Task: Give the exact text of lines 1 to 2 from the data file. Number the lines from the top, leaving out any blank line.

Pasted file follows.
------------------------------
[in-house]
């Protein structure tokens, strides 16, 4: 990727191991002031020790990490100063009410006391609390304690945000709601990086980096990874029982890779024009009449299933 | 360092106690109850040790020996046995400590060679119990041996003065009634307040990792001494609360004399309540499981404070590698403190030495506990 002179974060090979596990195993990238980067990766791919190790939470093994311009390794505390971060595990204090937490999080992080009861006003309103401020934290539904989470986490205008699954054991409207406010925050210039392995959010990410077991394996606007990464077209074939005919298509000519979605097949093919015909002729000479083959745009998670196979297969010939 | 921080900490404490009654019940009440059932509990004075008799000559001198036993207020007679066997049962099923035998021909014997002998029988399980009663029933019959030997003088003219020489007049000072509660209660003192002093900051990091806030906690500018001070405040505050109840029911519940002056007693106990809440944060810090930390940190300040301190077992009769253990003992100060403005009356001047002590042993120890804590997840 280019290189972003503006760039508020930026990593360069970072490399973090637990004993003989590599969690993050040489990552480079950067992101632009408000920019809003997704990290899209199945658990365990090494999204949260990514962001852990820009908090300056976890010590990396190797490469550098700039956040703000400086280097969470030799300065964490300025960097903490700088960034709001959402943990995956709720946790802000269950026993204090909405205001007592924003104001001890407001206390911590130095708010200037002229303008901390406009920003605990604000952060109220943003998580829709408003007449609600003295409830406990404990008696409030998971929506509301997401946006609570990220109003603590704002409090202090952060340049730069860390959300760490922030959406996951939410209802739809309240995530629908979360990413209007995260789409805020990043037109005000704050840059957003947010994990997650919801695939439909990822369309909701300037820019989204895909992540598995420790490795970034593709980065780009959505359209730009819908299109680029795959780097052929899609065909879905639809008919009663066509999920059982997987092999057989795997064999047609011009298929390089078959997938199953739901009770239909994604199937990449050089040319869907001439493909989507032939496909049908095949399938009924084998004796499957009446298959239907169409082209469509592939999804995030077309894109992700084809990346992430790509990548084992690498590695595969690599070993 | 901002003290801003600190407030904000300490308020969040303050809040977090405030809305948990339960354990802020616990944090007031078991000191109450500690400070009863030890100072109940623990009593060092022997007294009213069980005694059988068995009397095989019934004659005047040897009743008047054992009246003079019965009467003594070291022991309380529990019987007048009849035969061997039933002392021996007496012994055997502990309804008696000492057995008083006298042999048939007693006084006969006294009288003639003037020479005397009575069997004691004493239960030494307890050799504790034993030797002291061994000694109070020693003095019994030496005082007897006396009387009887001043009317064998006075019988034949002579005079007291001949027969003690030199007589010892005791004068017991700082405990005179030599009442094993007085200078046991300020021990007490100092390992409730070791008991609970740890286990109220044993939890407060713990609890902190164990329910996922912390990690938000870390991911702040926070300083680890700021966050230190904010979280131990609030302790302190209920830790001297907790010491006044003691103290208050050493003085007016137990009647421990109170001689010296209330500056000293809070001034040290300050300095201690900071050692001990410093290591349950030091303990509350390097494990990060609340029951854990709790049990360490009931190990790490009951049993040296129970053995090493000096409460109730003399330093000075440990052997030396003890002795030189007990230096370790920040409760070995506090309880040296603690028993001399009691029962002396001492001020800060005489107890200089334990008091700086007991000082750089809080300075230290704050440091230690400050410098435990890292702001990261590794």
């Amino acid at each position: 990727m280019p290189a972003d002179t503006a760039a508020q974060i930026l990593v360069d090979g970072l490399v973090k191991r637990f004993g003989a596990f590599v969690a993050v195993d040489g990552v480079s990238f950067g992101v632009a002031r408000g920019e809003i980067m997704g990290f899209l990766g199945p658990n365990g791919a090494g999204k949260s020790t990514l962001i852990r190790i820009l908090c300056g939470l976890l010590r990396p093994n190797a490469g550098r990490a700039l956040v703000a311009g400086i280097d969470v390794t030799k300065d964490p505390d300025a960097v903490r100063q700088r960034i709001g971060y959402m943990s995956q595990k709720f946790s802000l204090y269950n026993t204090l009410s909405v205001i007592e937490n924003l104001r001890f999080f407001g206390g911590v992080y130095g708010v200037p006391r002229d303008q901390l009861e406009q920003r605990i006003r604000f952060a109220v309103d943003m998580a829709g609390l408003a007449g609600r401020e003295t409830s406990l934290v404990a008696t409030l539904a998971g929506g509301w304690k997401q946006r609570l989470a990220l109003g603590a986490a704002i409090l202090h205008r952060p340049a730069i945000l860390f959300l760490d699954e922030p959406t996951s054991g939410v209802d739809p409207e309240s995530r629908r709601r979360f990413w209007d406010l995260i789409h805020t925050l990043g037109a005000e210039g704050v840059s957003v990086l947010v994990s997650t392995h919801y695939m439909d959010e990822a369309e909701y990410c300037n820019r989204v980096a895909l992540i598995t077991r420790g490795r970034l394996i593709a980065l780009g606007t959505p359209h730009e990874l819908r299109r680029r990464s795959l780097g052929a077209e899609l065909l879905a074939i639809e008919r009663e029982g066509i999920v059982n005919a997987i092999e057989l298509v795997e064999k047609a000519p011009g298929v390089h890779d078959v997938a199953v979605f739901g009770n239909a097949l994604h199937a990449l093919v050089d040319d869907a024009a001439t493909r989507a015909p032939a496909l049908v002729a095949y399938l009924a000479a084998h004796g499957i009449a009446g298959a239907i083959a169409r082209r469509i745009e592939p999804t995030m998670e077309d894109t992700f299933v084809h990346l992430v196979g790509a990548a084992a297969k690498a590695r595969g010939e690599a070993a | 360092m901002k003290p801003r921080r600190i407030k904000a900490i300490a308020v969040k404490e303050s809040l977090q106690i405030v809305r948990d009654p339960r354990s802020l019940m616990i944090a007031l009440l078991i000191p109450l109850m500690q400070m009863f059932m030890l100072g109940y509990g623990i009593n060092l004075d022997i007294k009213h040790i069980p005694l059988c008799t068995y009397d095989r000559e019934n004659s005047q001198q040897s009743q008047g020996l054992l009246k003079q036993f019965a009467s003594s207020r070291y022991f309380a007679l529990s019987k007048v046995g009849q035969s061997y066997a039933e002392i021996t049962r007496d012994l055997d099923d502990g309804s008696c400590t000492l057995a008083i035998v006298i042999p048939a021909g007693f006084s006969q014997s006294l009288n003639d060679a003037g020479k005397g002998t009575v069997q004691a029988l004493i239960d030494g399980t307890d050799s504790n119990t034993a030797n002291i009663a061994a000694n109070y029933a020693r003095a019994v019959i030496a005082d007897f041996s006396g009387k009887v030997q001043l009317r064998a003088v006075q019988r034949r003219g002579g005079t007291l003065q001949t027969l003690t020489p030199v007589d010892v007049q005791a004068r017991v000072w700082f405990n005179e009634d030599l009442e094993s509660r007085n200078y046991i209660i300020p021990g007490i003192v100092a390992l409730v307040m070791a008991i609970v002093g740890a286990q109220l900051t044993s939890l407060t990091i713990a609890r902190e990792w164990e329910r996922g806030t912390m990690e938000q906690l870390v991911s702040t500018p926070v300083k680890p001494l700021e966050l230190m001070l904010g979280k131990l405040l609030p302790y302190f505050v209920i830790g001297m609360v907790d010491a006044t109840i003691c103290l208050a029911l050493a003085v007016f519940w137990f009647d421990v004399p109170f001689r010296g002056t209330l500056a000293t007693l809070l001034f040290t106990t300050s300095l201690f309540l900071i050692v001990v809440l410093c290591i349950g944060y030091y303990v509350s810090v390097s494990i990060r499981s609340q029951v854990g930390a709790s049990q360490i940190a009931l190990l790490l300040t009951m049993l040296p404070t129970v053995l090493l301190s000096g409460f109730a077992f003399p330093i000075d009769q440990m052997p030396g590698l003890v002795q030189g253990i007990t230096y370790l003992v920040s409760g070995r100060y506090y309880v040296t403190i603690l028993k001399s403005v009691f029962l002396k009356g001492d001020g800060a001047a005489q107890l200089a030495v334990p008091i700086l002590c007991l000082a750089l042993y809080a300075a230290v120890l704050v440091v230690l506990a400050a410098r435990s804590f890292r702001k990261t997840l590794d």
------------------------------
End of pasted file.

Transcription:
[in-house]
């Protein structure tokens, strides 16, 4: 990727191991002031020790990490100063009410006391609390304690945000709601990086980096990874029982890779024009009449299933 | 360092106690109850040790020996046995400590060679119990041996003065009634307040990792001494609360004399309540499981404070590698403190030495506990 002179974060090979596990195993990238980067990766791919190790939470093994311009390794505390971060595990204090937490999080992080009861006003309103401020934290539904989470986490205008699954054991409207406010925050210039392995959010990410077991394996606007990464077209074939005919298509000519979605097949093919015909002729000479083959745009998670196979297969010939 | 921080900490404490009654019940009440059932509990004075008799000559001198036993207020007679066997049962099923035998021909014997002998029988399980009663029933019959030997003088003219020489007049000072509660209660003192002093900051990091806030906690500018001070405040505050109840029911519940002056007693106990809440944060810090930390940190300040301190077992009769253990003992100060403005009356001047002590042993120890804590997840 280019290189972003503006760039508020930026990593360069970072490399973090637990004993003989590599969690993050040489990552480079950067992101632009408000920019809003997704990290899209199945658990365990090494999204949260990514962001852990820009908090300056976890010590990396190797490469550098700039956040703000400086280097969470030799300065964490300025960097903490700088960034709001959402943990995956709720946790802000269950026993204090909405205001007592924003104001001890407001206390911590130095708010200037002229303008901390406009920003605990604000952060109220943003998580829709408003007449609600003295409830406990404990008696409030998971929506509301997401946006609570990220109003603590704002409090202090952060340049730069860390959300760490922030959406996951939410209802739809309240995530629908979360990413209007995260789409805020990043037109005000704050840059957003947010994990997650919801695939439909990822369309909701300037820019989204895909992540598995420790490795970034593709980065780009959505359209730009819908299109680029795959780097052929899609065909879905639809008919009663066509999920059982997987092999057989795997064999047609011009298929390089078959997938199953739901009770239909994604199937990449050089040319869907001439493909989507032939496909049908095949399938009924084998004796499957009446298959239907169409082209469509592939999804995030077309894109992700084809990346992430790509990548084992690498590695595969690599070993 | 901002003290801003600190407030904000300490308020969040303050809040977090405030809305948990339960354990802020616990944090007031078991000191109450500690400070009863030890100072109940623990009593060092022997007294009213069980005694059988068995009397095989019934004659005047040897009743008047054992009246003079019965009467003594070291022991309380529990019987007048009849035969061997039933002392021996007496012994055997502990309804008696000492057995008083006298042999048939007693006084006969006294009288003639003037020479005397009575069997004691004493239960030494307890050799504790034993030797002291061994000694109070020693003095019994030496005082007897006396009387009887001043009317064998006075019988034949002579005079007291001949027969003690030199007589010892005791004068017991700082405990005179030599009442094993007085200078046991300020021990007490100092390992409730070791008991609970740890286990109220044993939890407060713990609890902190164990329910996922912390990690938000870390991911702040926070300083680890700021966050230190904010979280131990609030302790302190209920830790001297907790010491006044003691103290208050050493003085007016137990009647421990109170001689010296209330500056000293809070001034040290300050300095201690900071050692001990410093290591349950030091303990509350390097494990990060609340029951854990709790049990360490009931190990790490009951049993040296129970053995090493000096409460109730003399330093000075440990052997030396003890002795030189007990230096370790920040409760070995506090309880040296603690028993001399009691029962002396001492001020800060005489107890200089334990008091700086007991000082750089809080300075230290704050440091230690400050410098435990890292702001990261590794």